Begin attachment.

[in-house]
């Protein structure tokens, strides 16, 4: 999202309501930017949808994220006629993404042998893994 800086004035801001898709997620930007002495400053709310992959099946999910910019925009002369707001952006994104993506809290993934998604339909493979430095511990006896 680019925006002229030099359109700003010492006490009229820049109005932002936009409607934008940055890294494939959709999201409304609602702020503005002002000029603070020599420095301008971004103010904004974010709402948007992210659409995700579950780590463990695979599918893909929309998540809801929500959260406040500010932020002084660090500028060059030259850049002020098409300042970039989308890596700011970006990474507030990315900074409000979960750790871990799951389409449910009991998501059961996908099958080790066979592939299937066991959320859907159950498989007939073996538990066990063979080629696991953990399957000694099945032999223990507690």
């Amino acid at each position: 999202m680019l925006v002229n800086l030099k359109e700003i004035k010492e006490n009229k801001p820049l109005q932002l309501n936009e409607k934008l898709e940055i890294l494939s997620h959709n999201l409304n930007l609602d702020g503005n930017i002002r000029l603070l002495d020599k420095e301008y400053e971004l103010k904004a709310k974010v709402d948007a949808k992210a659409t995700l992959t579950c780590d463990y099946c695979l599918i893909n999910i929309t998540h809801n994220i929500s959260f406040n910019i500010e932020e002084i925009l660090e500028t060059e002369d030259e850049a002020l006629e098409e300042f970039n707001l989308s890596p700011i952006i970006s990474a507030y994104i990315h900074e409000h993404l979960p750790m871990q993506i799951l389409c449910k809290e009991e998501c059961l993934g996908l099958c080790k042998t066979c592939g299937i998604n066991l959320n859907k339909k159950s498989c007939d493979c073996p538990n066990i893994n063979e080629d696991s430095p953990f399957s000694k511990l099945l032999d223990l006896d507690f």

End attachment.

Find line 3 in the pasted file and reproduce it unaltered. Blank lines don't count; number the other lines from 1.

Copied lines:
């Amino acid at each position: 999202m680019l925006v002229n800086l030099k359109e700003i004035k010492e006490n009229k801001p820049l109005q932002l309501n936009e409607k934008l898709e940055i890294l494939s997620h959709n999201l409304n930007l609602d702020g503005n930017i002002r000029l603070l002495d020599k420095e301008y400053e971004l103010k904004a709310k974010v709402d948007a949808k992210a659409t995700l992959t579950c780590d463990y099946c695979l599918i893909n999910i929309t998540h809801n994220i929500s959260f406040n910019i500010e932020e002084i925009l660090e500028t060059e002369d030259e850049a002020l006629e098409e300042f970039n707001l989308s890596p700011i952006i970006s990474a507030y994104i990315h900074e409000h993404l979960p750790m871990q993506i799951l389409c449910k809290e009991e998501c059961l993934g996908l099958c080790k042998t066979c592939g299937i998604n066991l959320n859907k339909k159950s498989c007939d493979c073996p538990n066990i893994n063979e080629d696991s430095p953990f399957s000694k511990l099945l032999d223990l006896d507690f």